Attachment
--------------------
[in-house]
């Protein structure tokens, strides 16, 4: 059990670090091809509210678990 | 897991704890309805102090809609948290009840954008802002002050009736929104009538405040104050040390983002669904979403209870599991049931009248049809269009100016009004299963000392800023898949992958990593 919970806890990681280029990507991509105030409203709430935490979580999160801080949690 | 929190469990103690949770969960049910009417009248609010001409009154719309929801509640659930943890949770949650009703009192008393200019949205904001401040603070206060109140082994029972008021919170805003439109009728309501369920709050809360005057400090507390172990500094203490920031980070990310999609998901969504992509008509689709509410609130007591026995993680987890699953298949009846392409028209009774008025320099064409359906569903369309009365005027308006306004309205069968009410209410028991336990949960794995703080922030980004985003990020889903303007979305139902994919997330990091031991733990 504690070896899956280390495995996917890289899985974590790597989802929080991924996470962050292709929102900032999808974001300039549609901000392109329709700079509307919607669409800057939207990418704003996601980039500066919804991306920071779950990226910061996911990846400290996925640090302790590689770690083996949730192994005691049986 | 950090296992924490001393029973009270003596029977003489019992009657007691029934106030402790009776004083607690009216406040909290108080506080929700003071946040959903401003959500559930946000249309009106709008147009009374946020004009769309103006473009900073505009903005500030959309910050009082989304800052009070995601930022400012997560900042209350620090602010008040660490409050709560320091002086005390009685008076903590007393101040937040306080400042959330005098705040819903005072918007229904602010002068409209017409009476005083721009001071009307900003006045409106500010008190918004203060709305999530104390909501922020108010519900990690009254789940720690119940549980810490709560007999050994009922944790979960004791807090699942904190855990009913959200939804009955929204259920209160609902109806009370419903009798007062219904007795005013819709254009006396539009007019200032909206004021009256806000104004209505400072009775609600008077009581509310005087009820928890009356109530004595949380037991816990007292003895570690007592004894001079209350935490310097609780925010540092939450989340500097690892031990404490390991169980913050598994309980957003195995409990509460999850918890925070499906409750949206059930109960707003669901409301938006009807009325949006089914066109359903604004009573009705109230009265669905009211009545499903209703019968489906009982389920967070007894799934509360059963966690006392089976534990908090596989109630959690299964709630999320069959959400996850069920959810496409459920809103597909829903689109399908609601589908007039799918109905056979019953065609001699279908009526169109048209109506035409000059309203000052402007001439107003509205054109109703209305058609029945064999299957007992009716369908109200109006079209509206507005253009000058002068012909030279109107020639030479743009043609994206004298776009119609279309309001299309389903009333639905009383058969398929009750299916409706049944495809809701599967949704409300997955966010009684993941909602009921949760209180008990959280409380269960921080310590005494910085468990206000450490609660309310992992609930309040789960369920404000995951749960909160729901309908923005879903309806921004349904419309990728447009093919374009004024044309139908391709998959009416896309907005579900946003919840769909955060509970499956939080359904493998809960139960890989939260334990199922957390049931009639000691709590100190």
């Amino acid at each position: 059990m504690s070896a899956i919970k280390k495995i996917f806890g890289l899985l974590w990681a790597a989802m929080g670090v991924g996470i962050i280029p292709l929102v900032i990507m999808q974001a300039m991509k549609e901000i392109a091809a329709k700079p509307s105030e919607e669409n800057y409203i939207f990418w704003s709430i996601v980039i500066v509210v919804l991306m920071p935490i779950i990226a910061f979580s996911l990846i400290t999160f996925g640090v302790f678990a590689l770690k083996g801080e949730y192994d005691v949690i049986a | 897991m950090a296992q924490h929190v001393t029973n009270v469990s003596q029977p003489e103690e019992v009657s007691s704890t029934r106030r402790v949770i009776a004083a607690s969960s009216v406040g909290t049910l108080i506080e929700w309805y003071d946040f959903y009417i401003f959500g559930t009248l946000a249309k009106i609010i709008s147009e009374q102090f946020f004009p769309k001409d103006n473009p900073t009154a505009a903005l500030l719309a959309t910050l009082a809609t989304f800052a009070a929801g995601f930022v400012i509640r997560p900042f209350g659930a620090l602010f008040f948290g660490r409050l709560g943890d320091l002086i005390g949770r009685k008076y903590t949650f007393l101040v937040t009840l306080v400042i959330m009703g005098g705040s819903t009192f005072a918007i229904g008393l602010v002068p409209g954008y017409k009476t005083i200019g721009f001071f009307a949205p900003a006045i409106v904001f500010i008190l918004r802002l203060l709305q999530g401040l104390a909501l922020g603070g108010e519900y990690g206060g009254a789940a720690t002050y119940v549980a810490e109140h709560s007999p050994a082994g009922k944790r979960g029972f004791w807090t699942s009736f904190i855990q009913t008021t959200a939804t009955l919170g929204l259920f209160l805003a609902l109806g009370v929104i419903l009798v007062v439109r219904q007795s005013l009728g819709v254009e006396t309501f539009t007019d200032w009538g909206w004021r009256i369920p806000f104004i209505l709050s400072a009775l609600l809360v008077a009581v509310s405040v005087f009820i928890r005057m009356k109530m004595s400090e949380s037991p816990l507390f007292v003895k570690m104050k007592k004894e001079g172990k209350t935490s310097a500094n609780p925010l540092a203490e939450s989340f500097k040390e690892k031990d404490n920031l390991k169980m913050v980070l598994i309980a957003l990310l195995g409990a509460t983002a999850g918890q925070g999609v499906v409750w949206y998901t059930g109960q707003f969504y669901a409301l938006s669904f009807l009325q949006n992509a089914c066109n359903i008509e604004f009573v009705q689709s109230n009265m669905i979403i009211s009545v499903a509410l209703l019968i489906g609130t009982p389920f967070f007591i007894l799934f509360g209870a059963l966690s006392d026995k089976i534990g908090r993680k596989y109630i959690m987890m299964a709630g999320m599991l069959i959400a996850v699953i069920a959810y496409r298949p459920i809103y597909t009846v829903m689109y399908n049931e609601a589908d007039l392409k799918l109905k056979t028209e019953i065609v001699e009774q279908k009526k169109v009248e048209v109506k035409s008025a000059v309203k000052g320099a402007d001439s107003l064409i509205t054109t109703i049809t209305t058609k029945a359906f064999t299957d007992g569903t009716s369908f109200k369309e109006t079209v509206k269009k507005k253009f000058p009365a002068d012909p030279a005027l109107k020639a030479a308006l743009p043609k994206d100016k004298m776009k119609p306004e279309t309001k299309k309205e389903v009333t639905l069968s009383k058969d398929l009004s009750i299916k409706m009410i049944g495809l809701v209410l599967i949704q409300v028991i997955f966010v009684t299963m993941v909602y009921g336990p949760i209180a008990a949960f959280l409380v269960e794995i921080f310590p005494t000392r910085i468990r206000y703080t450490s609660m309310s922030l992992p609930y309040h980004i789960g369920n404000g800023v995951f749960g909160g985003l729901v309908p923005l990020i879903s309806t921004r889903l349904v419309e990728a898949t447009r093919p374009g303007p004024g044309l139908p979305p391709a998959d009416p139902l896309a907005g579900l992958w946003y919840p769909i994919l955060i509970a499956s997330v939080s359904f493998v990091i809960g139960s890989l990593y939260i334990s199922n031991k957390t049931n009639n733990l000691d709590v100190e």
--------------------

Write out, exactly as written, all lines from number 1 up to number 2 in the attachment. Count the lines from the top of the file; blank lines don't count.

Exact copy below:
[in-house]
């Protein structure tokens, strides 16, 4: 059990670090091809509210678990 | 897991704890309805102090809609948290009840954008802002002050009736929104009538405040104050040390983002669904979403209870599991049931009248049809269009100016009004299963000392800023898949992958990593 919970806890990681280029990507991509105030409203709430935490979580999160801080949690 | 929190469990103690949770969960049910009417009248609010001409009154719309929801509640659930943890949770949650009703009192008393200019949205904001401040603070206060109140082994029972008021919170805003439109009728309501369920709050809360005057400090507390172990500094203490920031980070990310999609998901969504992509008509689709509410609130007591026995993680987890699953298949009846392409028209009774008025320099064409359906569903369309009365005027308006306004309205069968009410209410028991336990949960794995703080922030980004985003990020889903303007979305139902994919997330990091031991733990 504690070896899956280390495995996917890289899985974590790597989802929080991924996470962050292709929102900032999808974001300039549609901000392109329709700079509307919607669409800057939207990418704003996601980039500066919804991306920071779950990226910061996911990846400290996925640090302790590689770690083996949730192994005691049986 | 950090296992924490001393029973009270003596029977003489019992009657007691029934106030402790009776004083607690009216406040909290108080506080929700003071946040959903401003959500559930946000249309009106709008147009009374946020004009769309103006473009900073505009903005500030959309910050009082989304800052009070995601930022400012997560900042209350620090602010008040660490409050709560320091002086005390009685008076903590007393101040937040306080400042959330005098705040819903005072918007229904602010002068409209017409009476005083721009001071009307900003006045409106500010008190918004203060709305999530104390909501922020108010519900990690009254789940720690119940549980810490709560007999050994009922944790979960004791807090699942904190855990009913959200939804009955929204259920209160609902109806009370419903009798007062219904007795005013819709254009006396539009007019200032909206004021009256806000104004209505400072009775609600008077009581509310005087009820928890009356109530004595949380037991816990007292003895570690007592004894001079209350935490310097609780925010540092939450989340500097690892031990404490390991169980913050598994309980957003195995409990509460999850918890925070499906409750949206059930109960707003669901409301938006009807009325949006089914066109359903604004009573009705109230009265669905009211009545499903209703019968489906009982389920967070007894799934509360059963966690006392089976534990908090596989109630959690299964709630999320069959959400996850069920959810496409459920809103597909829903689109399908609601589908007039799918109905056979019953065609001699279908009526169109048209109506035409000059309203000052402007001439107003509205054109109703209305058609029945064999299957007992009716369908109200109006079209509206507005253009000058002068012909030279109107020639030479743009043609994206004298776009119609279309309001299309389903009333639905009383058969398929009750299916409706049944495809809701599967949704409300997955966010009684993941909602009921949760209180008990959280409380269960921080310590005494910085468990206000450490609660309310992992609930309040789960369920404000995951749960909160729901309908923005879903309806921004349904419309990728447009093919374009004024044309139908391709998959009416896309907005579900946003919840769909955060509970499956939080359904493998809960139960890989939260334990199922957390049931009639000691709590100190």